A proposal allowing stay-at-home orders to be imposed was sent to the Norwegian parliament for consultation by the Ministry of Justice on Friday.
“We have so far luckily avoided the most dramatic measures in Norway, such as full lockdown for businesses and stay-at home-orders,” said the Minister of Justice and Public Security Monica Mæland in a press release the same day.
“I sincerely hope that we will escape this in Norway. However, in case it is needed, we must have the necessary tools,” she added.
The proposal would authorise the government to forbid people from spending time in public places in order to avoid transmission of the Covid-19 virus.
“A stay-at-home order is very intrusive, and would thus only be utilised in cases where all other measures are insufficient,” said Mæland.
“We are not there yet,” she emphasised.
The minister added: “It would be simplest to envision it for only parts of the country and only parts of the day.”
As such, Norwegians in certain areas of the country could be forced to remain at home during certain parts of the day, possibly nighttime as has been in the case during the pandemic in France.
The government had before Christmas requested NIPH to assess the need for stay-at-home orders. The institute provided their answer on December 10th, but it was not made publicly available until Friday.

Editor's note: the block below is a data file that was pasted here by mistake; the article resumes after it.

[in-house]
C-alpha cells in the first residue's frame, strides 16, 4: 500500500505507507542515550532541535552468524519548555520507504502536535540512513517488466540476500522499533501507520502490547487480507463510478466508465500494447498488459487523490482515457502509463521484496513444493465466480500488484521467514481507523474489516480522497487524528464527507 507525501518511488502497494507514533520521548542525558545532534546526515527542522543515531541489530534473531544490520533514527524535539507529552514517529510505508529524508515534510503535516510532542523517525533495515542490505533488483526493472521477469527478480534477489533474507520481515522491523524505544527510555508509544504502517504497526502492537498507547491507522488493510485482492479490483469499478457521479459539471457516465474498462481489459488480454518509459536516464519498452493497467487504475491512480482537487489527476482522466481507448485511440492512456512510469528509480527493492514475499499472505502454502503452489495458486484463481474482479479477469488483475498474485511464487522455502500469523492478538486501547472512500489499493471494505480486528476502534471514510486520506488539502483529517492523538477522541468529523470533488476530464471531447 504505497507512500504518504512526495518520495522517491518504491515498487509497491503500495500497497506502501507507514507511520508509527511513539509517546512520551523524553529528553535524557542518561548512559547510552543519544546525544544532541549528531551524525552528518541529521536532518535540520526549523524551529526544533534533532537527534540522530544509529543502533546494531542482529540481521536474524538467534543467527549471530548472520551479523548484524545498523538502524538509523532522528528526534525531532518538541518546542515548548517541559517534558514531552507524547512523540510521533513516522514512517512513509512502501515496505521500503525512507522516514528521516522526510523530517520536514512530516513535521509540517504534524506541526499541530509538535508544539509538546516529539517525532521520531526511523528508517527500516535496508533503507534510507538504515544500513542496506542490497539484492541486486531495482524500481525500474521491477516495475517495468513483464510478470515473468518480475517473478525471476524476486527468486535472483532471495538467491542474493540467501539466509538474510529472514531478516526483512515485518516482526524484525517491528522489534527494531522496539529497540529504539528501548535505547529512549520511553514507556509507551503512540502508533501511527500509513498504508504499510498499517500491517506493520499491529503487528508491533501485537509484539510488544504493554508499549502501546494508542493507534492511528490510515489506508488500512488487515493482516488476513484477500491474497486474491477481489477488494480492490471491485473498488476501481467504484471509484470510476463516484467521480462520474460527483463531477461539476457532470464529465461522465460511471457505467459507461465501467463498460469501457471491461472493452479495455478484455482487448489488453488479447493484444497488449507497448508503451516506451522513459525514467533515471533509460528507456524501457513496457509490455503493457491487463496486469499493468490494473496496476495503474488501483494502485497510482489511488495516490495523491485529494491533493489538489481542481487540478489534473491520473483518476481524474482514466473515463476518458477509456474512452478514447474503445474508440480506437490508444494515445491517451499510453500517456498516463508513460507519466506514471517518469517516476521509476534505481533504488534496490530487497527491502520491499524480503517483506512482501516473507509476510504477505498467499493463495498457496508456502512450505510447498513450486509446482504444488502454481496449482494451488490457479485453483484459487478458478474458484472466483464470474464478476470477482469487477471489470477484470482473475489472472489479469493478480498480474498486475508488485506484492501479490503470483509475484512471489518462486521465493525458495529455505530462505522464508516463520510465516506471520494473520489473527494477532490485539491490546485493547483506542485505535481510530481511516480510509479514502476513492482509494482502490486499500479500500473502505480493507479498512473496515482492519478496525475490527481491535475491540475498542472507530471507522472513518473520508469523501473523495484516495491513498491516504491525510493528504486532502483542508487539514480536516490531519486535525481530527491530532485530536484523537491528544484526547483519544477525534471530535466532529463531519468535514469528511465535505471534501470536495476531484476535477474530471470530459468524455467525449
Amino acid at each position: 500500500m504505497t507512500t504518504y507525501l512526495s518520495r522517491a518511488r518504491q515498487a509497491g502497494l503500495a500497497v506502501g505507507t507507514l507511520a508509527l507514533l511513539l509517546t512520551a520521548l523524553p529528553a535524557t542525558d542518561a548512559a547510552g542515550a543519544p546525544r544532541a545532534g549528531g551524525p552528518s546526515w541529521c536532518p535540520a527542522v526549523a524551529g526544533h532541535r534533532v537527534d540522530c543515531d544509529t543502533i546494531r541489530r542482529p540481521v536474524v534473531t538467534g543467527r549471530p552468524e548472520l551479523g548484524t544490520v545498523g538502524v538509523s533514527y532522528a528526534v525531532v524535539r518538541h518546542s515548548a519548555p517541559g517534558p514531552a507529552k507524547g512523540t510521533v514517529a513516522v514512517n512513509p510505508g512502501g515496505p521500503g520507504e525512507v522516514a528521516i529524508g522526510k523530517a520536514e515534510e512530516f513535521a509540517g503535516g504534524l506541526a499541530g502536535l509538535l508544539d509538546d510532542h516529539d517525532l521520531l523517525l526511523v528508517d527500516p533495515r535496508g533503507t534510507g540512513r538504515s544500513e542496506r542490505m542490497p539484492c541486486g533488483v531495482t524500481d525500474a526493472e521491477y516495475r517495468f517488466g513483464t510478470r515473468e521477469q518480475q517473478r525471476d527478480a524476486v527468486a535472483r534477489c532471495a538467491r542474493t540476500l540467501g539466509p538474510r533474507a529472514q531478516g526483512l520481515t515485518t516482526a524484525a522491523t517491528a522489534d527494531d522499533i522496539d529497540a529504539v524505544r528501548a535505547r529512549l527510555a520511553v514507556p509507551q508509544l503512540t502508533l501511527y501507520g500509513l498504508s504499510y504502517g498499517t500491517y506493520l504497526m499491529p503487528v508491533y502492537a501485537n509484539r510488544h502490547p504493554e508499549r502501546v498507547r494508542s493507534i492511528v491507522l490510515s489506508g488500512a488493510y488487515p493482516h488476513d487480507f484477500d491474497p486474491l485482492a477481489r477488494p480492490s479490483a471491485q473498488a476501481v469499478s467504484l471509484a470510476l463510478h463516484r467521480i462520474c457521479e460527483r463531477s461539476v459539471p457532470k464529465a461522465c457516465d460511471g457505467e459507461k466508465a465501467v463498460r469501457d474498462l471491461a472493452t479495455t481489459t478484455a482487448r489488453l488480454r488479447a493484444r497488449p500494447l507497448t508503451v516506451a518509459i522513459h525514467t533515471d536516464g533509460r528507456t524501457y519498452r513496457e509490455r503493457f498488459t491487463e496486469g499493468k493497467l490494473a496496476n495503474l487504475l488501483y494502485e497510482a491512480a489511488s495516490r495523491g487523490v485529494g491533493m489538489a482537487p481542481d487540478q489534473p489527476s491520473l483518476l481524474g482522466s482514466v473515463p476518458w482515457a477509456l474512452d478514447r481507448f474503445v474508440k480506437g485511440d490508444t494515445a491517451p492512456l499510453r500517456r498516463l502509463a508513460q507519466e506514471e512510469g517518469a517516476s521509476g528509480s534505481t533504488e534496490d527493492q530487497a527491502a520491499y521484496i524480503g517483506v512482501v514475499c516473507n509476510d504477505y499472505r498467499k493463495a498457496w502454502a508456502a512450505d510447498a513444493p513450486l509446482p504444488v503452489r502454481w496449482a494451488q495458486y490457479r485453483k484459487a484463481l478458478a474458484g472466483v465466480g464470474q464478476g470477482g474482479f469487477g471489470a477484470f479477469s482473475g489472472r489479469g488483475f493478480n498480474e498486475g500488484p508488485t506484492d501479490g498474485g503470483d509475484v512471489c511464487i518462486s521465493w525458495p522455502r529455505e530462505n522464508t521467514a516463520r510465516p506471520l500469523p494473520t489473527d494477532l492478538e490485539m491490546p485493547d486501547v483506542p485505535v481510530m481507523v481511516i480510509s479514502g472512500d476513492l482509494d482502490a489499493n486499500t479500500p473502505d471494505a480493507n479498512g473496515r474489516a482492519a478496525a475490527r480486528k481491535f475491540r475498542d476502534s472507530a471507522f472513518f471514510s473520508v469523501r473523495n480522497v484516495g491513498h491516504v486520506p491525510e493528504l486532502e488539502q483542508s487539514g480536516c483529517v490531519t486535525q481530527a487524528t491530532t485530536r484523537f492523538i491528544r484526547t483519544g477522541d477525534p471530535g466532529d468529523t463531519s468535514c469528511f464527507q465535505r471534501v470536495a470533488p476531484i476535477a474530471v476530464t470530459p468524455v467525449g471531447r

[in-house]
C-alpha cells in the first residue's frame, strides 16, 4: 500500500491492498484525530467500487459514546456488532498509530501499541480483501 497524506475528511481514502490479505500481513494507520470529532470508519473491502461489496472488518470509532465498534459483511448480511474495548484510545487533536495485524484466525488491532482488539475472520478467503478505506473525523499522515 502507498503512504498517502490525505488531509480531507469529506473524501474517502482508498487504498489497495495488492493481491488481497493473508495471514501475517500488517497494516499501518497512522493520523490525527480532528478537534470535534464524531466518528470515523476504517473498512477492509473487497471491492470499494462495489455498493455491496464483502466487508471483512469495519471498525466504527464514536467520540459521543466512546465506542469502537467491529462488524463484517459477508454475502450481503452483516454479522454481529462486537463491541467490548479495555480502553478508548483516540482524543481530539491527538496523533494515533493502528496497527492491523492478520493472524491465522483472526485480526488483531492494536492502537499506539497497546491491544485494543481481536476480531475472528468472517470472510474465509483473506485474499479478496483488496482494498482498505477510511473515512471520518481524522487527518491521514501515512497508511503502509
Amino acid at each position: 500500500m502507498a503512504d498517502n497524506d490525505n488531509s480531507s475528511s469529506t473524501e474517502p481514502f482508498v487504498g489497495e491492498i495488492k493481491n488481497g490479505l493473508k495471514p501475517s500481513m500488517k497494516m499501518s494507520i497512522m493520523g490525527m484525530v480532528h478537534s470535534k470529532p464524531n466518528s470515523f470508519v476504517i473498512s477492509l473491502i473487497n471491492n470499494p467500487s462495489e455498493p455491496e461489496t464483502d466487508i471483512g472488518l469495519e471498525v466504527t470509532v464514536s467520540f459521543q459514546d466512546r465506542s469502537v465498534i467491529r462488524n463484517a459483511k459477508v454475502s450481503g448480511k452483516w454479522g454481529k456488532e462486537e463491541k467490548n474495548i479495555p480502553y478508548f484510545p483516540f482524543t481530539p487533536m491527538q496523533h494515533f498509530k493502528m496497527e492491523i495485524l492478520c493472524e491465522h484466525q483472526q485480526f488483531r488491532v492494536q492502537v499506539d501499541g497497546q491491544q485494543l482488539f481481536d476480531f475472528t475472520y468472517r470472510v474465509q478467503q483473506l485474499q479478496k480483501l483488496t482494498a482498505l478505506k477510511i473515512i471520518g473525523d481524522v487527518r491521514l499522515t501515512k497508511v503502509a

In the answer, NIPH strongly opposes confining people to their homes.
“If people maintain a good level of personal hygiene, few infected people walk about and contact frequency between people is reduced (because other measures have been implemented), there is not much added benefit to stay at home orders,” NIPH states in the letter, according to public broadcaster NRK.
“We assess the marginal benefits of a home confinement, even in its strictest form, to be small,” NIPH concludes.
The institute also label curfews an “unnecessarily harsh instrument.”
Stay-at-home orders can also have adverse effects on Norwegians’ trust in government, which could in turn undermine the efforts to combat the virus, warns NIPH.
In addition, the health authority questions the legality of such a policy, which NIPH thinks could violate human rights such as freedom of movement and respect for private life.
The institute stresses that because it does not believe home confinement to be strictly necessary to combat Covid-19, it may be illegal to implement measures that infringe on these rights.
“All in all, we believe stay-at-home orders used as a way of restricting Covid-19 transmission may challenge human rights,” NIPH concludes.